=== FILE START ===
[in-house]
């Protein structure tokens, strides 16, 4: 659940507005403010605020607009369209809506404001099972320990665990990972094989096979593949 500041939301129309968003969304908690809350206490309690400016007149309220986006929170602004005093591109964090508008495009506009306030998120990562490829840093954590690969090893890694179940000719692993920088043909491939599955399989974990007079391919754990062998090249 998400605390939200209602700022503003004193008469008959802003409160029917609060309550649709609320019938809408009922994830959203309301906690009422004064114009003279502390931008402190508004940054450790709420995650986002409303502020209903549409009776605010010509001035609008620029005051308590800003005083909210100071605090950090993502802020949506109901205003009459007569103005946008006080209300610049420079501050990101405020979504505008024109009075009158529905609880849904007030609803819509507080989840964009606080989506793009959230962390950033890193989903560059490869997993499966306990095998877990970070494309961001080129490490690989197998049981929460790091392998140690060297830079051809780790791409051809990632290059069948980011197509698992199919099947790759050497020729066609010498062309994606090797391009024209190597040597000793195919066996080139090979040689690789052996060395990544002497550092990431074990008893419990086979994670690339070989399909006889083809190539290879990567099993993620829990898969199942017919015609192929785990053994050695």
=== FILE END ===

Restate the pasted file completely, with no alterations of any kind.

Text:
[in-house]
């Protein structure tokens, strides 16, 4: 659940507005403010605020607009369209809506404001099972320990665990990972094989096979593949 500041939301129309968003969304908690809350206490309690400016007149309220986006929170602004005093591109964090508008495009506009306030998120990562490829840093954590690969090893890694179940000719692993920088043909491939599955399989974990007079391919754990062998090249 998400605390939200209602700022503003004193008469008959802003409160029917609060309550649709609320019938809408009922994830959203309301906690009422004064114009003279502390931008402190508004940054450790709420995650986002409303502020209903549409009776605010010509001035609008620029005051308590800003005083909210100071605090950090993502802020949506109901205003009459007569103005946008006080209300610049420079501050990101405020979504505008024109009075009158529905609880849904007030609803819509507080989840964009606080989506793009959230962390950033890193989903560059490869997993499966306990095998877990970070494309961001080129490490690989197998049981929460790091392998140690060297830079051809780790791409051809990632290059069948980011197509698992199919099947790759050497020729066609010498062309994606090797391009024209190597040597000793195919066996080139090979040689690789052996060395990544002497550092990431074990008893419990086979994670690339070989399909006889083809190539290879990567099993993620829990898969199942017919015609192929785990053994050695």